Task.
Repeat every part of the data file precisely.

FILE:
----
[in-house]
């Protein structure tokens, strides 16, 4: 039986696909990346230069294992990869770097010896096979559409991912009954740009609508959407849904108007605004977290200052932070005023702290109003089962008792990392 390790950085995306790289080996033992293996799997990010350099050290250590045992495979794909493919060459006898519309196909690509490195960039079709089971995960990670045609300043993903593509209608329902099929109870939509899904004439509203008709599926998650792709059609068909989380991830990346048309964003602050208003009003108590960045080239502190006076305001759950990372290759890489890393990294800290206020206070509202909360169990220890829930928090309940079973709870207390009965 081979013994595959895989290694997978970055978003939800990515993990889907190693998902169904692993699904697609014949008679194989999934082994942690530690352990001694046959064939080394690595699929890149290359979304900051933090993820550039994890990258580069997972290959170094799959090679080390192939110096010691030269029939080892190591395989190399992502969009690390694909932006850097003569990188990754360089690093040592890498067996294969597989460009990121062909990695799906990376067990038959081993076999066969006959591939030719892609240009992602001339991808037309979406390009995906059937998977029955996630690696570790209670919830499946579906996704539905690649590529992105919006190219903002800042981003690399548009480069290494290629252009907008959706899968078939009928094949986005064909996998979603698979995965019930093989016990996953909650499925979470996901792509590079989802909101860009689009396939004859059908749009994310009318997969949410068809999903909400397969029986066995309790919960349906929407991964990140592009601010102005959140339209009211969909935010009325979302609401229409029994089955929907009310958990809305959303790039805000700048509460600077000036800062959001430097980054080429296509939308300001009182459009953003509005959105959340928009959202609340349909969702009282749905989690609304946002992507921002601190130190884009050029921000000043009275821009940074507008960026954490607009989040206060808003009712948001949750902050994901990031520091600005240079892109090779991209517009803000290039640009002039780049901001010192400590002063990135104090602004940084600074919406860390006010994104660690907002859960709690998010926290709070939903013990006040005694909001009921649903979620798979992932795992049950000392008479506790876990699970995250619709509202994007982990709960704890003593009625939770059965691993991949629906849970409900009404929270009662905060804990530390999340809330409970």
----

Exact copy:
[in-house]
């Protein structure tokens, strides 16, 4: 039986696909990346230069294992990869770097010896096979559409991912009954740009609508959407849904108007605004977290200052932070005023702290109003089962008792990392 390790950085995306790289080996033992293996799997990010350099050290250590045992495979794909493919060459006898519309196909690509490195960039079709089971995960990670045609300043993903593509209608329902099929109870939509899904004439509203008709599926998650792709059609068909989380991830990346048309964003602050208003009003108590960045080239502190006076305001759950990372290759890489890393990294800290206020206070509202909360169990220890829930928090309940079973709870207390009965 081979013994595959895989290694997978970055978003939800990515993990889907190693998902169904692993699904697609014949008679194989999934082994942690530690352990001694046959064939080394690595699929890149290359979304900051933090993820550039994890990258580069997972290959170094799959090679080390192939110096010691030269029939080892190591395989190399992502969009690390694909932006850097003569990188990754360089690093040592890498067996294969597989460009990121062909990695799906990376067990038959081993076999066969006959591939030719892609240009992602001339991808037309979406390009995906059937998977029955996630690696570790209670919830499946579906996704539905690649590529992105919006190219903002800042981003690399548009480069290494290629252009907008959706899968078939009928094949986005064909996998979603698979995965019930093989016990996953909650499925979470996901792509590079989802909101860009689009396939004859059908749009994310009318997969949410068809999903909400397969029986066995309790919960349906929407991964990140592009601010102005959140339209009211969909935010009325979302609401229409029994089955929907009310958990809305959303790039805000700048509460600077000036800062959001430097980054080429296509939308300001009182459009953003509005959105959340928009959202609340349909969702009282749905989690609304946002992507921002601190130190884009050029921000000043009275821009940074507008960026954490607009989040206060808003009712948001949750902050994901990031520091600005240079892109090779991209517009803000290039640009002039780049901001010192400590002063990135104090602004940084600074919406860390006010994104660690907002859960709690998010926290709070939903013990006040005694909001009921649903979620798979992932795992049950000392008479506790876990699970995250619709509202994007982990709960704890003593009625939770059965691993991949629906849970409900009404929270009662905060804990530390999340809330409970």